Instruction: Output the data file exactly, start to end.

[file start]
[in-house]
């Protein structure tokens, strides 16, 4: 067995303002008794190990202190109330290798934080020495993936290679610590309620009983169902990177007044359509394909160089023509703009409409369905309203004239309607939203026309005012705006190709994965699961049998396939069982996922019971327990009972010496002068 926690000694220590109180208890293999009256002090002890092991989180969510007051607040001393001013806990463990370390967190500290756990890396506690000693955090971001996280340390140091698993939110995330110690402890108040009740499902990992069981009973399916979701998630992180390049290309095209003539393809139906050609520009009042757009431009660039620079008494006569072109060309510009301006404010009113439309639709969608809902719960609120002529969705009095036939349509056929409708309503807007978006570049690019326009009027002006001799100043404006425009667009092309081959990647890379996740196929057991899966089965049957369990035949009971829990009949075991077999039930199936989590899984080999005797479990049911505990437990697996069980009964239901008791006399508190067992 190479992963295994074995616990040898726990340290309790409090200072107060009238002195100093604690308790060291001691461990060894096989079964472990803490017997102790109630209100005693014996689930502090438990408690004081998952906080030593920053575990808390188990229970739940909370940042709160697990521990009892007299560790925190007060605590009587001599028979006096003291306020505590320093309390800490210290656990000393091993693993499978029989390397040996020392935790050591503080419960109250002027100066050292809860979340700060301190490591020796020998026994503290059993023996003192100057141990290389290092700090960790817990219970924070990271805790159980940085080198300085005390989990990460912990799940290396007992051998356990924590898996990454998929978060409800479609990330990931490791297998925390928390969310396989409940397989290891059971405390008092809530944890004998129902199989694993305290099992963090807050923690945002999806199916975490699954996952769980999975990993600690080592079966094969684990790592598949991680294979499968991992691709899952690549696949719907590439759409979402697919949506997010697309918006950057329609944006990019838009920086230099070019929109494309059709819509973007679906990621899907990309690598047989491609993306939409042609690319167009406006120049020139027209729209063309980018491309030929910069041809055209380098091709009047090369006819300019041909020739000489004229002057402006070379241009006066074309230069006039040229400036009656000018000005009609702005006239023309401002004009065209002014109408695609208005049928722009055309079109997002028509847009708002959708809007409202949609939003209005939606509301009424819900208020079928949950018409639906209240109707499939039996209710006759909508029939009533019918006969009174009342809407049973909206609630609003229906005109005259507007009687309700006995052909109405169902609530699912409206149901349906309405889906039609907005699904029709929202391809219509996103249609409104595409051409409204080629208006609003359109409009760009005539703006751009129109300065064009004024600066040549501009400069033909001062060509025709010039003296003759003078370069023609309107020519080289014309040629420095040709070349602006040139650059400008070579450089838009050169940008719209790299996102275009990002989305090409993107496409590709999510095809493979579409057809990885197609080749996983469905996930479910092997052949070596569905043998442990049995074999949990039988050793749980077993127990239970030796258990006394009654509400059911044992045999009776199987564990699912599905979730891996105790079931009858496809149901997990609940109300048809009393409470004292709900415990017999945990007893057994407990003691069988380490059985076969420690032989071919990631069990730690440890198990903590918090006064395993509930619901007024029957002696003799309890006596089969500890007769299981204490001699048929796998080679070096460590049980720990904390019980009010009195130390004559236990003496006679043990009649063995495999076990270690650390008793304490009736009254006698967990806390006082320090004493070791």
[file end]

[in-house]
């Protein structure tokens, strides 16, 4: 067995303002008794190990202190109330290798934080020495993936290679610590309620009983169902990177007044359509394909160089023509703009409409369905309203004239309607939203026309005012705006190709994965699961049998396939069982996922019971327990009972010496002068 926690000694220590109180208890293999009256002090002890092991989180969510007051607040001393001013806990463990370390967190500290756990890396506690000693955090971001996280340390140091698993939110995330110690402890108040009740499902990992069981009973399916979701998630992180390049290309095209003539393809139906050609520009009042757009431009660039620079008494006569072109060309510009301006404010009113439309639709969608809902719960609120002529969705009095036939349509056929409708309503807007978006570049690019326009009027002006001799100043404006425009667009092309081959990647890379996740196929057991899966089965049957369990035949009971829990009949075991077999039930199936989590899984080999005797479990049911505990437990697996069980009964239901008791006399508190067992 190479992963295994074995616990040898726990340290309790409090200072107060009238002195100093604690308790060291001691461990060894096989079964472990803490017997102790109630209100005693014996689930502090438990408690004081998952906080030593920053575990808390188990229970739940909370940042709160697990521990009892007299560790925190007060605590009587001599028979006096003291306020505590320093309390800490210290656990000393091993693993499978029989390397040996020392935790050591503080419960109250002027100066050292809860979340700060301190490591020796020998026994503290059993023996003192100057141990290389290092700090960790817990219970924070990271805790159980940085080198300085005390989990990460912990799940290396007992051998356990924590898996990454998929978060409800479609990330990931490791297998925390928390969310396989409940397989290891059971405390008092809530944890004998129902199989694993305290099992963090807050923690945002999806199916975490699954996952769980999975990993600690080592079966094969684990790592598949991680294979499968991992691709899952690549696949719907590439759409979402697919949506997010697309918006950057329609944006990019838009920086230099070019929109494309059709819509973007679906990621899907990309690598047989491609993306939409042609690319167009406006120049020139027209729209063309980018491309030929910069041809055209380098091709009047090369006819300019041909020739000489004229002057402006070379241009006066074309230069006039040229400036009656000018000005009609702005006239023309401002004009065209002014109408695609208005049928722009055309079109997002028509847009708002959708809007409202949609939003209005939606509301009424819900208020079928949950018409639906209240109707499939039996209710006759909508029939009533019918006969009174009342809407049973909206609630609003229906005109005259507007009687309700006995052909109405169902609530699912409206149901349906309405889906039609907005699904029709929202391809219509996103249609409104595409051409409204080629208006609003359109409009760009005539703006751009129109300065064009004024600066040549501009400069033909001062060509025709010039003296003759003078370069023609309107020519080289014309040629420095040709070349602006040139650059400008070579450089838009050169940008719209790299996102275009990002989305090409993107496409590709999510095809493979579409057809990885197609080749996983469905996930479910092997052949070596569905043998442990049995074999949990039988050793749980077993127990239970030796258990006394009654509400059911044992045999009776199987564990699912599905979730891996105790079931009858496809149901997990609940109300048809009393409470004292709900415990017999945990007893057994407990003691069988380490059985076969420690032989071919990631069990730690440890198990903590918090006064395993509930619901007024029957002696003799309890006596089969500890007769299981204490001699048929796998080679070096460590049980720990904390019980009010009195130390004559236990003496006679043990009649063995495999076990270690650390008793304490009736009254006698967990806390006082320090004493070791």